August 1, 2017: They must be reading the blog. from Green Car Reports, Tesla won't discuss net Model 3 reservations number; why? The writer didn't say a thing, except to confirm two things:
Tesla won't provide updated reservation/cancellation figures; and,
this little gem:
A rare example of pushback came after it released second-quarter Model S and Model X delivery numbers last month but omitted the number of cars in transit, a statistic included in previous quarterly reports.
Relatively widespread complaints by analysts prompted the company to update its release a few days later: the number of cars in transit had declined from that of the previous quarter.
The revelation didn't necessarily help perceptions of the company's deliveries or ongoing demand for the aging Model S hatchback sedan and specialized Model X crossover utility vehicle.
From Tesla: they are receiving a lot of cancellations from folks who reserved a Model 3 for $1,000. The company is, apparently, admitting that ... as an explanation why refunds are so slow. They can't keep up with all the cancellations. From Wired:
Chitti cancelled his reservation on May 17, 2017. He says he was tired of waiting and frustrated by Tesla's lack of transparency.
Yet more than two months later, he hasn't received his refund. "
Every time I reach out I get the same explanation: They have a lot of cancellations to process, they'll prioritize my request, and that my refund should go out in the next batch," he says.
His experience is not unique. Many deposit holders have taken to Twitter to complain to Musk directly about their late refunds.
In a poll posted to the popular Tesla Motors Forum, a majority of respondents reported waiting more than a month to receive their reimbursement. On other message boards, claims of 5-, 6-, and 7-week waits are common, and many say they’ve held out even longer.
“It has been three months,” wrote /r/teslamotors user UnDosTresPescao on Reddit on July 3. “I have called/emailed them several times over the last month and a half asking about status.
Every time they ask for my address and say that a check will be promptly on its way. The check never comes.”This seems as good a place as any to disclose that I, too, was once a Model 3 reservation holder. I cancelled my deposit in April, when an honest evaluation of my transportation needs forced me to concede that the last thing I need in life is a new car. Tesla took just shy of three months to refund my deposit, which I received soon after the company caught wind of me reporting this piece.I saw a clip of the Tesla event delivering the 30 new cars (to its employees) -- someone once said the Saturn automobile was the ugliest vehicle ever produced -- I did not agree -- but the Tesla Model 3 looked almost identical to the Saturn from 100 yards away.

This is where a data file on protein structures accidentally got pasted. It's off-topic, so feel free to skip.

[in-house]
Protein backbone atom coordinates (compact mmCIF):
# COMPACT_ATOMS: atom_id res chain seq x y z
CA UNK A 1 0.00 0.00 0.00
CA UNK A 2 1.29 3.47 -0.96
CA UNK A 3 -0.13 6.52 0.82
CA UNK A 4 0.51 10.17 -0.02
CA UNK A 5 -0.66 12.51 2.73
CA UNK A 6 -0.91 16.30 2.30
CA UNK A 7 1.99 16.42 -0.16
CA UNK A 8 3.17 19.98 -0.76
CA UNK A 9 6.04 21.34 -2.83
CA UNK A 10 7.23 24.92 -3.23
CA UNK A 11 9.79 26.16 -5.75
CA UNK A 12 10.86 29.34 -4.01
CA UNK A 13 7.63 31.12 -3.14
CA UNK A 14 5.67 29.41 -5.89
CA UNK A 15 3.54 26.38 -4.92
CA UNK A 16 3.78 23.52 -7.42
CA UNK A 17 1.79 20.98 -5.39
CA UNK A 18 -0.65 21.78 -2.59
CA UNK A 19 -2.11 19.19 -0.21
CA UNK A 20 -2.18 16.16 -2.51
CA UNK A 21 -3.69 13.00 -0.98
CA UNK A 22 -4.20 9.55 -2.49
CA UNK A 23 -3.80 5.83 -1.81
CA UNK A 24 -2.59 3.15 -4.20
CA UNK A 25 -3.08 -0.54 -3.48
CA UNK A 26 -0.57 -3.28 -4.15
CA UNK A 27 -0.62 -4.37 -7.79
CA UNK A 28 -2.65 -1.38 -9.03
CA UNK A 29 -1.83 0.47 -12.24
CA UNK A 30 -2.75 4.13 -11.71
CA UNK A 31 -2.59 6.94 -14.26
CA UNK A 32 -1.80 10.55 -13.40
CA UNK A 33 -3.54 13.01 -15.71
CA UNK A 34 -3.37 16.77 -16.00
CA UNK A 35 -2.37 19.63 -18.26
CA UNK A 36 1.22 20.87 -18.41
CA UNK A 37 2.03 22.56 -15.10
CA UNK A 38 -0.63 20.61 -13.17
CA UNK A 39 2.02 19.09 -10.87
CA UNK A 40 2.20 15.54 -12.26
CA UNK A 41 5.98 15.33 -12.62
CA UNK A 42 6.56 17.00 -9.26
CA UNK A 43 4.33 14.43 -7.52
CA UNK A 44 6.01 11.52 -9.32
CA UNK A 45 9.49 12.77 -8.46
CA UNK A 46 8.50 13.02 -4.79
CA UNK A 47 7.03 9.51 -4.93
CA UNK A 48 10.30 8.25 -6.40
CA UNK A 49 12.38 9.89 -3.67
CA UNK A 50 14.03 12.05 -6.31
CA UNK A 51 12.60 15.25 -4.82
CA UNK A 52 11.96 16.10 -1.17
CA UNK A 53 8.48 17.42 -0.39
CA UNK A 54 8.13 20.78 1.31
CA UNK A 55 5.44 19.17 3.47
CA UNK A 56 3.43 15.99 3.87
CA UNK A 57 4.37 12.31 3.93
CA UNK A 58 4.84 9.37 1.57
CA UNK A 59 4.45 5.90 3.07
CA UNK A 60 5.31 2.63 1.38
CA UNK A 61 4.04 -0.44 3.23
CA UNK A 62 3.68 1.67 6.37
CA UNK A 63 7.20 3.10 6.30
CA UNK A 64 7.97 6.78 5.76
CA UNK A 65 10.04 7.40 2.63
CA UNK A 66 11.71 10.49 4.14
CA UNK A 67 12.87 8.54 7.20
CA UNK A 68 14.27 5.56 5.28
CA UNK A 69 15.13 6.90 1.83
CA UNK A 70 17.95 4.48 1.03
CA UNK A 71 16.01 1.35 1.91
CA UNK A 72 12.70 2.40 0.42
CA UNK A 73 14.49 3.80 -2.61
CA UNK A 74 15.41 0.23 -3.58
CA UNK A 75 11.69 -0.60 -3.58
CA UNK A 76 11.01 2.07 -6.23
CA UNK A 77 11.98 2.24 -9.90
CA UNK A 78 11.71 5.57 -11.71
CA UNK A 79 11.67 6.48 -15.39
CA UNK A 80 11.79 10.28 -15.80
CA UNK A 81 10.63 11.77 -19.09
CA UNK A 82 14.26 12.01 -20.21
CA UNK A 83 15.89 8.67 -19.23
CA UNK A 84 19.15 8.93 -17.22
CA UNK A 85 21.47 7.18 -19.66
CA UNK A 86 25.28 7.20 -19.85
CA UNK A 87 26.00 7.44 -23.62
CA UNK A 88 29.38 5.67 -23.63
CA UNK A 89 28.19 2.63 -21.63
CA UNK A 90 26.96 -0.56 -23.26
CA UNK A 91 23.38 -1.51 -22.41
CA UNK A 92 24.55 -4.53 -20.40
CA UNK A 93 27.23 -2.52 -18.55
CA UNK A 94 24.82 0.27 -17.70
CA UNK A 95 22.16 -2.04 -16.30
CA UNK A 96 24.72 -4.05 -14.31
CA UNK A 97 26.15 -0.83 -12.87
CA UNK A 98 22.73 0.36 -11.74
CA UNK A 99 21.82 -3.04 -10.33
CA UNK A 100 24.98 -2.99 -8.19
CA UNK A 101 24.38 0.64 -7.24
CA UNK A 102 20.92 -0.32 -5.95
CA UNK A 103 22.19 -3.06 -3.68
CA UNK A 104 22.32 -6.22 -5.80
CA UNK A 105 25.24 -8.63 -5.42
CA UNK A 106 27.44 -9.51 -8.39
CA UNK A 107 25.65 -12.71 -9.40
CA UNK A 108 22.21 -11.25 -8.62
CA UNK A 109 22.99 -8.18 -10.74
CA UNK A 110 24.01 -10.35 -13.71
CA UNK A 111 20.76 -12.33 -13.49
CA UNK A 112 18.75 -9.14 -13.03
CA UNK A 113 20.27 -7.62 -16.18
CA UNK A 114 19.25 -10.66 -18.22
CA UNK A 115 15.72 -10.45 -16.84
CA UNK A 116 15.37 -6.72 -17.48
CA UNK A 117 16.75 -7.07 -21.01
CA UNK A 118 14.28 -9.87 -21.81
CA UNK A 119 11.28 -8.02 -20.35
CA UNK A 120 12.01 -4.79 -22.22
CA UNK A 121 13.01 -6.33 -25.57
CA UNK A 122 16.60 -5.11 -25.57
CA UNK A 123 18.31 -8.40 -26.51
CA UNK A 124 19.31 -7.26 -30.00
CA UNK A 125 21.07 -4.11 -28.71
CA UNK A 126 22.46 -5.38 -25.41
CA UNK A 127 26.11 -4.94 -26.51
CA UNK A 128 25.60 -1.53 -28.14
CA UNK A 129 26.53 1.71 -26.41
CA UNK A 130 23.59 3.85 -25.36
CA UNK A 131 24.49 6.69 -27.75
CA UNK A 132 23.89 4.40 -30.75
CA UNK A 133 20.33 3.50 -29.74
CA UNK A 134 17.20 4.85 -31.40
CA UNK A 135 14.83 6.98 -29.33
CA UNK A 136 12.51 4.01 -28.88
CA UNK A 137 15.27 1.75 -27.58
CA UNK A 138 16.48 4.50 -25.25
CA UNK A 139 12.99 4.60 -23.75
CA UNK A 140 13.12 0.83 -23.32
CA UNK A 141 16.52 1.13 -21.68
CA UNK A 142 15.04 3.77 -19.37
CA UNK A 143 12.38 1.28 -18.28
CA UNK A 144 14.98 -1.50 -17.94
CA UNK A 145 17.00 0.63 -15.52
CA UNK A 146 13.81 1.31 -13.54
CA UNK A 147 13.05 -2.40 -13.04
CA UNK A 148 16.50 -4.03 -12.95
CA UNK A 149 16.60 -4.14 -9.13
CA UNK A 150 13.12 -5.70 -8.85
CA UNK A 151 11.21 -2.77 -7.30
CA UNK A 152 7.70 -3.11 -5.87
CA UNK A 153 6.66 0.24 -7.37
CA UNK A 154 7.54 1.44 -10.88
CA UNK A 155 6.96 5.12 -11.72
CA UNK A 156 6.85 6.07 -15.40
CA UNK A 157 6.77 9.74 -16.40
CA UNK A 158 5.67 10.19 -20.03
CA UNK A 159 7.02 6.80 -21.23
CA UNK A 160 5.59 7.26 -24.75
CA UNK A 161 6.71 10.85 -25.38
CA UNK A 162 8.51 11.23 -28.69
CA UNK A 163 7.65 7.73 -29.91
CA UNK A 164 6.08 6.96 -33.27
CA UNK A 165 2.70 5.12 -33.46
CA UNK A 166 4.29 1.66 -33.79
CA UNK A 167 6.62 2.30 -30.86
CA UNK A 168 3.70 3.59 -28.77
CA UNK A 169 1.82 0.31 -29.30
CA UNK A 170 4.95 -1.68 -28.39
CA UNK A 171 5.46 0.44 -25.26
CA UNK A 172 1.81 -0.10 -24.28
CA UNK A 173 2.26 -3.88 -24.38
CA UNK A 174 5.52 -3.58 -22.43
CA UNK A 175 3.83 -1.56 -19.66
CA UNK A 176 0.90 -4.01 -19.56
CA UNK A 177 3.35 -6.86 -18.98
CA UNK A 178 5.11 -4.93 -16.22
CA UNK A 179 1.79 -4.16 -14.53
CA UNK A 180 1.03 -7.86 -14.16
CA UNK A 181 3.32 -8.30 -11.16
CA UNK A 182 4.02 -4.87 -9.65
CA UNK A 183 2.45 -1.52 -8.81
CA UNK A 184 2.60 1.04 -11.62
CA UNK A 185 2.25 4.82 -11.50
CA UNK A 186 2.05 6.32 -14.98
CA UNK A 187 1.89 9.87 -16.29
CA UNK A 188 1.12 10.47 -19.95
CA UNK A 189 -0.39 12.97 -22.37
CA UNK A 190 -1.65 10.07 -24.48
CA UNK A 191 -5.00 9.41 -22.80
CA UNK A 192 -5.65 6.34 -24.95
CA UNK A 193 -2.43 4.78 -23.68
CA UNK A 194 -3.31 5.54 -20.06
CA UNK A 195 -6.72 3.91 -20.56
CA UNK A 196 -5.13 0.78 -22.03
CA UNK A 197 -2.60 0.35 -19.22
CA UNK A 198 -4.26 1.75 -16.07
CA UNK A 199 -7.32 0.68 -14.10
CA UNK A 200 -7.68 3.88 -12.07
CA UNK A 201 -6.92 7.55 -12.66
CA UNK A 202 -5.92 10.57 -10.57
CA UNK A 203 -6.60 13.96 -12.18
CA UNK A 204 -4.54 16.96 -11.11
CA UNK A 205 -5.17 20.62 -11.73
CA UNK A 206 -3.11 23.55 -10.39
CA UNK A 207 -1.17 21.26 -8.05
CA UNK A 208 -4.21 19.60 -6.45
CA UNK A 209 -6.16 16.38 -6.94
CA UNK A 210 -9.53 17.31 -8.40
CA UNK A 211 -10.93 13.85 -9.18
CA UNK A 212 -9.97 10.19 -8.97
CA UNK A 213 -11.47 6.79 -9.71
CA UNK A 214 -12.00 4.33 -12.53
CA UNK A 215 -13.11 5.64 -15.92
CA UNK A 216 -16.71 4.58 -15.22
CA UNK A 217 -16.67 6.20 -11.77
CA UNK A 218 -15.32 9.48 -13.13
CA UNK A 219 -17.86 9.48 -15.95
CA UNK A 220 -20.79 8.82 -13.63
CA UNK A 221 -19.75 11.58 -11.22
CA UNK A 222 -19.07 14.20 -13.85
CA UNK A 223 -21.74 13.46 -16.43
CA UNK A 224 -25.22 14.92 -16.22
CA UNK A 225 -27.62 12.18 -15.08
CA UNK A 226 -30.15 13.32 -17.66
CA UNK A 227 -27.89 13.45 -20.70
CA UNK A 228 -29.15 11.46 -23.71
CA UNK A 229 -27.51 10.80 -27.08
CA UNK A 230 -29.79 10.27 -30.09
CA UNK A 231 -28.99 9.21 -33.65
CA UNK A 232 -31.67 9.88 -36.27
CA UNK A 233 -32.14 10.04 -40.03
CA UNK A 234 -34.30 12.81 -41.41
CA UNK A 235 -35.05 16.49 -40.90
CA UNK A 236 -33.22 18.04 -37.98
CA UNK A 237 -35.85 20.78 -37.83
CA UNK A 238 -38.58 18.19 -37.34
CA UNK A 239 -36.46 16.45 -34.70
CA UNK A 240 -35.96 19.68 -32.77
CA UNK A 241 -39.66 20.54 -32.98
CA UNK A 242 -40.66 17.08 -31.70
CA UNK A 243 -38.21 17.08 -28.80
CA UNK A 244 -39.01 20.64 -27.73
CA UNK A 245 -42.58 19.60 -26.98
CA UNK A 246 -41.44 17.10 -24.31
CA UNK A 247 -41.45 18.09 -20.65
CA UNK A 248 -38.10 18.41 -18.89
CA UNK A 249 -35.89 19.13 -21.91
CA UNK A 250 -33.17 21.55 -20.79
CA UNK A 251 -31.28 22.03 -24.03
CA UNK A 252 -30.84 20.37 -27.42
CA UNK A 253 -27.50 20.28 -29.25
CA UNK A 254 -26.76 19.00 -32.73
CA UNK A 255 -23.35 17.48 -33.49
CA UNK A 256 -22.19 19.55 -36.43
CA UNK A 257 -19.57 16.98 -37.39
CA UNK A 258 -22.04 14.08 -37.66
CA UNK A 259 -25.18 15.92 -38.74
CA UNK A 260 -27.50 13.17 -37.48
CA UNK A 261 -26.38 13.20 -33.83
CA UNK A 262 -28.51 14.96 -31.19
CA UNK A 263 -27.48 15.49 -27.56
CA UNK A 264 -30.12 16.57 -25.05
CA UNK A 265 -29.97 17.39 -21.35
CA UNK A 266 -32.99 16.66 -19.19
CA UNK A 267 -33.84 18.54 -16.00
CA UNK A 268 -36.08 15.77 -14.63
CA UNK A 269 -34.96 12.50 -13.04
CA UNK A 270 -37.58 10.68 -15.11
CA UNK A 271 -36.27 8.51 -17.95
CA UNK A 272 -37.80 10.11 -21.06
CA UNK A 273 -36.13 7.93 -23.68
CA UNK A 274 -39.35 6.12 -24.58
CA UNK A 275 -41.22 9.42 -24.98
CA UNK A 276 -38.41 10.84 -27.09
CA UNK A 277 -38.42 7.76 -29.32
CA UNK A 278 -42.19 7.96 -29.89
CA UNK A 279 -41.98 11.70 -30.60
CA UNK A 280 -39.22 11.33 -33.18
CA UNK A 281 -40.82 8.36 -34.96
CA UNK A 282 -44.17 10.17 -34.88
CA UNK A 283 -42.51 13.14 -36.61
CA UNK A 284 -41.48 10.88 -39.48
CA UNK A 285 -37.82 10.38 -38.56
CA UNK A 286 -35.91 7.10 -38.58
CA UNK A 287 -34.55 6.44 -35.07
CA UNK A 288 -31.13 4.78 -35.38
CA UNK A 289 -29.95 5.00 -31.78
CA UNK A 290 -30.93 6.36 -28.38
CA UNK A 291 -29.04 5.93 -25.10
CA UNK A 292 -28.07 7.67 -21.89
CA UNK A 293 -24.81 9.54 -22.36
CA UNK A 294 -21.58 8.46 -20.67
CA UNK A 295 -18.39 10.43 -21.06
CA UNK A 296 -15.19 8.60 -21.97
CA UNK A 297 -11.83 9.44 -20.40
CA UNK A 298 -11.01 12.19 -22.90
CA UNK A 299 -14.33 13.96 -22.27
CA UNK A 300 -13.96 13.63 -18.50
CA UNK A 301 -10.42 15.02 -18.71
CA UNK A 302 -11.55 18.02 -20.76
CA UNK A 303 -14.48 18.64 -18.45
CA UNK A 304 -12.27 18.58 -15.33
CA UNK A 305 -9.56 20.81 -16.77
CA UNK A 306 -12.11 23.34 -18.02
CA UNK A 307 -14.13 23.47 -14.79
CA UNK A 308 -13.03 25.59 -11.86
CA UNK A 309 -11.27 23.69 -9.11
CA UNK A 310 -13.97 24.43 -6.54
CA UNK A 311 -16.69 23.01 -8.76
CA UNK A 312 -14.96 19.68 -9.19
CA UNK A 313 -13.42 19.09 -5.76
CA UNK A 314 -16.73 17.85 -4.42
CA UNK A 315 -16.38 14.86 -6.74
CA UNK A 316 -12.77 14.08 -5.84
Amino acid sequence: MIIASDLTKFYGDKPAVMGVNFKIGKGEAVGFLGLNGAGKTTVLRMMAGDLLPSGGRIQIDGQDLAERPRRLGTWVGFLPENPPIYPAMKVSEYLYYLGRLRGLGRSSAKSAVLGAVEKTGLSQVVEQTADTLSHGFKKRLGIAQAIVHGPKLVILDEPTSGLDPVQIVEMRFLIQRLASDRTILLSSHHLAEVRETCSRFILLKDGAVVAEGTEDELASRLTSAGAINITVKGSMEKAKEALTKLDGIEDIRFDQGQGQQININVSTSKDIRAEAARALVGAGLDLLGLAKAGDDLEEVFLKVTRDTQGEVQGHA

Tesla's earnings call is this week. If analysts don't ask the question and if Tesla is not forthcoming with actual numbers, I will be quite disappointed.
If refunds are going out in "batches," one wonders how many refund checks are in each batch?
More: I never really thought about that -- situations change over time with regard to car buying. Putting down $1,000 for a car for delivery sometime in the future....I think in hindsight this is going to turn out to be one of the biggest (and audacious) marketing schemes by any auto salesperson: getting folks to reserve a $40,000 car with a thousand-dollar deposit three years in advance. Can you imagine if Ford was able to pull off this advertising campaign: send us $1,000 now to reserve your new $75,000 F-150 five years from now?
A lot of folks put down $1,000, I suppose, just for a conversation stopper, "Yes, I've reserved a Tesla." From someone who was living from one pay check to the next.
But ordering a car one won't see for two years suggests the buyer really didn't need a new car anyway.
And, if her situation changes, that she really does need a new car sooner, she will ask for her $1,000 Tesla deposit back to use on another car.
Millenials want same day delivery. Tesla is unable to guarantee 36-month delivery. A lot happens in three years.
Bolt? I may be wrong. I've suggested the real Tesla story is the effect it will have on the Chevrolet Bolt. This morning, CNBC's auto reporter said very clearly that the Tesla is not to be compared to the Chevrolet Bolt. Two completely different cars; two completely different audiences. Phil LeBeau says the Tesla Model 3 is targeting the "3-series" (BWM) and the "C-class" (Mercedes). That should be an easy bar to jump. Mercedes sold zero Mercedes C350e's in June (discontinued? no it's still there). BWM sold about 500 330e's in each of the last few months. This will be fascinating to watch. All three sell for about $44,000.
Hyperbole. Huffington Post suggests these 30 Teslas could represent the end of the internal combustion era. "This might be the way horse stable owners felt when they first saw a Ford Model T." Incredibly bad -- but easy -- analogy. Electric cars have been around 1884. Electricity has powered rail since 1879. The delivery of tirty Teslas may represent something but I don't think it represents the end of the internal combustion era.